I wrote an article about why decompression sickness is called the bends to explain why its called the bends, but what is “bent” when you are suffering from decompression sickness? Let’s take a look…
What is bent when you are suffering from decompression sickness in 20 seconds…
Nothing is actually bent when you are suffering from decompression sickness. The term bent or the bends comes from the history behind decompression sickness. The reason for the term “The Bends” was used is because the afflicted individuals characteristically bent forward at the hips. The bends (decompression sickness (DCS) or Caisson disease) occurs in scuba divers. It occurs when gases dissolved in the body (mostly nitrogen) come out of solution in bubbles. Being ‘bent’ can affect just about any part of the body including the skin, your joints, the lungs, the heart and brain.
When a scuba diver has the bends what is bent?
I’m afraid this is going to be one of my shorter articles, as I know some can be quite long. There’s not much to say on this subject, but I felt it necessary to answer the question “when a scuba diver has the bends what is bent?”
Actually nothing is bent when you are suffering from decompression sickness as a scuba diver. The term ‘bent‘ and ‘the bends‘ comes from the history behind decompression sickness.
History behind decompression sickness and the term ‘bends’ and ‘bent’
It was Andrew Smith who first used the term “caisson disease“, which was the term used to describe 110 cases of decompression sickness. Smith was the physician who was in charge of the construction of the Brooklyn Bridge. It was here that these cases of caisson disease occurred.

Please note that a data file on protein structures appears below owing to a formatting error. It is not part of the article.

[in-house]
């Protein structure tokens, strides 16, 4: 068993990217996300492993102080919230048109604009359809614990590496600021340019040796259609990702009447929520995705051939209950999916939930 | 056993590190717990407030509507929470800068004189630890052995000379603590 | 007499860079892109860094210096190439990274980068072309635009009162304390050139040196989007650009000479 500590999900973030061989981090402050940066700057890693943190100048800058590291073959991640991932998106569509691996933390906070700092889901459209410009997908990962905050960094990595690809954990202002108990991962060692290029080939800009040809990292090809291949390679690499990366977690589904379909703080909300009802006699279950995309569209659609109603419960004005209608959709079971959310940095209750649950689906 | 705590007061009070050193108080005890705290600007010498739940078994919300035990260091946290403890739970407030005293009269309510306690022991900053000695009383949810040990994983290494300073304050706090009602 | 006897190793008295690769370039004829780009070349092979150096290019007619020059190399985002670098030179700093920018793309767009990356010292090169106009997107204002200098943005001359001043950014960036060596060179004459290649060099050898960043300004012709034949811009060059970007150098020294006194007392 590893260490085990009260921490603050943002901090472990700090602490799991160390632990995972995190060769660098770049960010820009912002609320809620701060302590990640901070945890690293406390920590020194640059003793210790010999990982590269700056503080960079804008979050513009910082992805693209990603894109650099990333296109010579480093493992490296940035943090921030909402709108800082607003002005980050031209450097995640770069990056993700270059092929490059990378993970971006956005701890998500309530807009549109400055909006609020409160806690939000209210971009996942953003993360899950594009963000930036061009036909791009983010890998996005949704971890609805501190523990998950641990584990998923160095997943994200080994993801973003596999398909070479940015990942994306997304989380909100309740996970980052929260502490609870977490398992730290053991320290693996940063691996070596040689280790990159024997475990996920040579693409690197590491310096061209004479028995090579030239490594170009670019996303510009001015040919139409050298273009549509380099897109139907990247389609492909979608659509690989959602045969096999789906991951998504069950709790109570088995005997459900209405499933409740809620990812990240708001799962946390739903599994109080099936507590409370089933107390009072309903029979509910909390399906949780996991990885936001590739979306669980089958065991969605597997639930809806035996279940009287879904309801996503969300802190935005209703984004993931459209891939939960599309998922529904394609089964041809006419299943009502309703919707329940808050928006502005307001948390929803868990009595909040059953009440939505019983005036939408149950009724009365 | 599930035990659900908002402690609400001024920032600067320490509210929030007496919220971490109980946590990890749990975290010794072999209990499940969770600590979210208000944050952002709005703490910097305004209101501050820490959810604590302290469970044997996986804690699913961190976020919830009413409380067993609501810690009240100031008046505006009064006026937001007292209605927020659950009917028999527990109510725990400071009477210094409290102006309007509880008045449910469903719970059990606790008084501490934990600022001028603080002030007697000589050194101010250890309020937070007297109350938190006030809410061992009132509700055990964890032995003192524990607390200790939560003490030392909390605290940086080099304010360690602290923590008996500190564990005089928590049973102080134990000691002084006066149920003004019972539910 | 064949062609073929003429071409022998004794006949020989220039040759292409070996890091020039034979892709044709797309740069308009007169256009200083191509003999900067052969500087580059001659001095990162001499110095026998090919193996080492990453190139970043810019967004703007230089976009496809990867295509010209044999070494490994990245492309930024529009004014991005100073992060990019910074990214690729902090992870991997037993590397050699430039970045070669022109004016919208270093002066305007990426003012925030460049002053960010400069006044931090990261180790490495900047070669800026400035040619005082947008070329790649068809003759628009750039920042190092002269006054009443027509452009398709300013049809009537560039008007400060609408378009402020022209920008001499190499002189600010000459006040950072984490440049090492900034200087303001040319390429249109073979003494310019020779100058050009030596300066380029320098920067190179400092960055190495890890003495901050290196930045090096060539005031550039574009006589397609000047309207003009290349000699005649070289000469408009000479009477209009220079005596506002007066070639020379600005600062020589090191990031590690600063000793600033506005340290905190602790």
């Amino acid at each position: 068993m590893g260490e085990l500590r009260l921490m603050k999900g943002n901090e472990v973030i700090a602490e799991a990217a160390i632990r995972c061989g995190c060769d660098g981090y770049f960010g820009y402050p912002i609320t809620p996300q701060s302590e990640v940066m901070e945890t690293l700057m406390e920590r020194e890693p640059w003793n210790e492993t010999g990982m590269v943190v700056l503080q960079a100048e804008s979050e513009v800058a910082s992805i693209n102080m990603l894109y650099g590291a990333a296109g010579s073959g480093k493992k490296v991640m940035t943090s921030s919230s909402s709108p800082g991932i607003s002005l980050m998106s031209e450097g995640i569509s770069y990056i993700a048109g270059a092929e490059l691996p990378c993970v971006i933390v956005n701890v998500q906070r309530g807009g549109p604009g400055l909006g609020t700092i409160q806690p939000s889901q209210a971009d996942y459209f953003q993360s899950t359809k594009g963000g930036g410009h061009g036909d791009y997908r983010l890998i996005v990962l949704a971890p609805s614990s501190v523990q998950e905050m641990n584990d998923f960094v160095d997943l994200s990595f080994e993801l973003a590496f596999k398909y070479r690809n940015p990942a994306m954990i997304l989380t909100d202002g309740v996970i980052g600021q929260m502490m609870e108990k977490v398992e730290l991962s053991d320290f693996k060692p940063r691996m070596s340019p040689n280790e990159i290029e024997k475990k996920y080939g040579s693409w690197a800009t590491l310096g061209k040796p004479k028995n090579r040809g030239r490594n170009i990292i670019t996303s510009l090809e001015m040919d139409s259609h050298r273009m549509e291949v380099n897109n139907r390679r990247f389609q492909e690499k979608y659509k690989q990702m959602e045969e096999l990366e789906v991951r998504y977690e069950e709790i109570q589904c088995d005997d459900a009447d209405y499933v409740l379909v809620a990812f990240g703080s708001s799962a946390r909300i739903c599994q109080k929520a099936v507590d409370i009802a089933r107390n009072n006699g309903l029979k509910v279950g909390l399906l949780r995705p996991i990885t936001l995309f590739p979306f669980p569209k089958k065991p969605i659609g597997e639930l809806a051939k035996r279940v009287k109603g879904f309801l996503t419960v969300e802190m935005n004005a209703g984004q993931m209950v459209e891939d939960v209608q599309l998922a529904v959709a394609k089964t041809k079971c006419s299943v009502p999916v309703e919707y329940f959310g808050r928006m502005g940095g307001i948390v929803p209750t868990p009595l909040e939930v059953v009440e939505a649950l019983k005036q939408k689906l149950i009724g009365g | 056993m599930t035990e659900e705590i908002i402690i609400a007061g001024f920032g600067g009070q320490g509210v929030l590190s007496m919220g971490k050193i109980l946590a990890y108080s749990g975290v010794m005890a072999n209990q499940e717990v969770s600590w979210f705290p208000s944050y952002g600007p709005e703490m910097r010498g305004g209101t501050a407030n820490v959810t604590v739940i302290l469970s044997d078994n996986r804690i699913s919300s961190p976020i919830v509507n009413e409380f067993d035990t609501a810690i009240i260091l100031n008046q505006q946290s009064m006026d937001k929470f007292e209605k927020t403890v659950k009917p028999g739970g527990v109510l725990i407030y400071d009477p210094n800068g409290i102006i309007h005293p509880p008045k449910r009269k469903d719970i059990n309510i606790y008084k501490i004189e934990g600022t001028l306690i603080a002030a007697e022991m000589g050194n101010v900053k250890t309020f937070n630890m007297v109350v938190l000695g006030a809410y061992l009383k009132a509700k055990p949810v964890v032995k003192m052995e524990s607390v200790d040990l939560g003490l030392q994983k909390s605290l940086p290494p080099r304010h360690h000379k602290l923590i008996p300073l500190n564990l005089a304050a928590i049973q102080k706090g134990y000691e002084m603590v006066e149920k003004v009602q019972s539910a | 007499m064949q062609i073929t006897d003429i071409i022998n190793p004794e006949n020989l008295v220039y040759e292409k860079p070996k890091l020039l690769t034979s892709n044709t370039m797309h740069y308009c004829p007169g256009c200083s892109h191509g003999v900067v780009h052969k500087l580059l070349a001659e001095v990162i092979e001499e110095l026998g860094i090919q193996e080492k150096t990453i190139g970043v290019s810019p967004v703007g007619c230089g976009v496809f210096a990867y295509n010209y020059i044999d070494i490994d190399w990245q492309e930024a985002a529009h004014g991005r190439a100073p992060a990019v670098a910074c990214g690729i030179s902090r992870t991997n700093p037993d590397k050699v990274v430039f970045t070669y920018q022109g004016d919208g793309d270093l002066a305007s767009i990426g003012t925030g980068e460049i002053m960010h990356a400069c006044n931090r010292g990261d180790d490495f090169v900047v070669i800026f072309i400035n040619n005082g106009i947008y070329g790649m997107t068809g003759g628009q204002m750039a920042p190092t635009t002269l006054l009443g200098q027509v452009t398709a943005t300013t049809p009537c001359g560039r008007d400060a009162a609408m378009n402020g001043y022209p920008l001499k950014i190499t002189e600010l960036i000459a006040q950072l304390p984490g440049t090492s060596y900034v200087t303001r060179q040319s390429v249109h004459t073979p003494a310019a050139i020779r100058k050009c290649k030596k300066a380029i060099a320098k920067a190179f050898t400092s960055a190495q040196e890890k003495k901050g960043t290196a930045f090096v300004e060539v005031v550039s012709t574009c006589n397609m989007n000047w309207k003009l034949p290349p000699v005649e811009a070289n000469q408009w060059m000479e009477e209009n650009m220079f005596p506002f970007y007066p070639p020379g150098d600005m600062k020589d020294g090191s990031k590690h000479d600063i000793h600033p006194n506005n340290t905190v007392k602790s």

This project employed 600 around ‘compressed air workers‘. But for them recompression treatment wasn’t used. This in turn is what caused the high numbers of decompression sickness in these divers.
It was during this project that decompression sickness became known as “The Grecian Bends” or simply “the bends“. The reason for the term “The Bends” was because the afflicted individuals characteristically bent forward at the hips. This was as a result of the joint pain cause from the formation of bubbles in the joints.
But the term ‘the bends‘ was so used due to a then popular women’s fashion dance manoeuvre known as the Grecian Bend. The Grecian bend was a term which was first applied to a stooped posture, which became fashionable in around 1820. At the time the “bend” was considered to be very daring!
It may well be that if you end up getting decompression sickness you’ll bend forward in pain yourself. But I hope not and if you dive using safe diving practices this should not happen. This means you should make sure you ascend slowly to decompress properly and always carry out a safety stop. But also, dive with consideration to the various decompression risk factors too.
More Reading: At what depth can you get decompression sickness?
I hope you enjoyed this article about what is bent when you are suffering from decompression sickness
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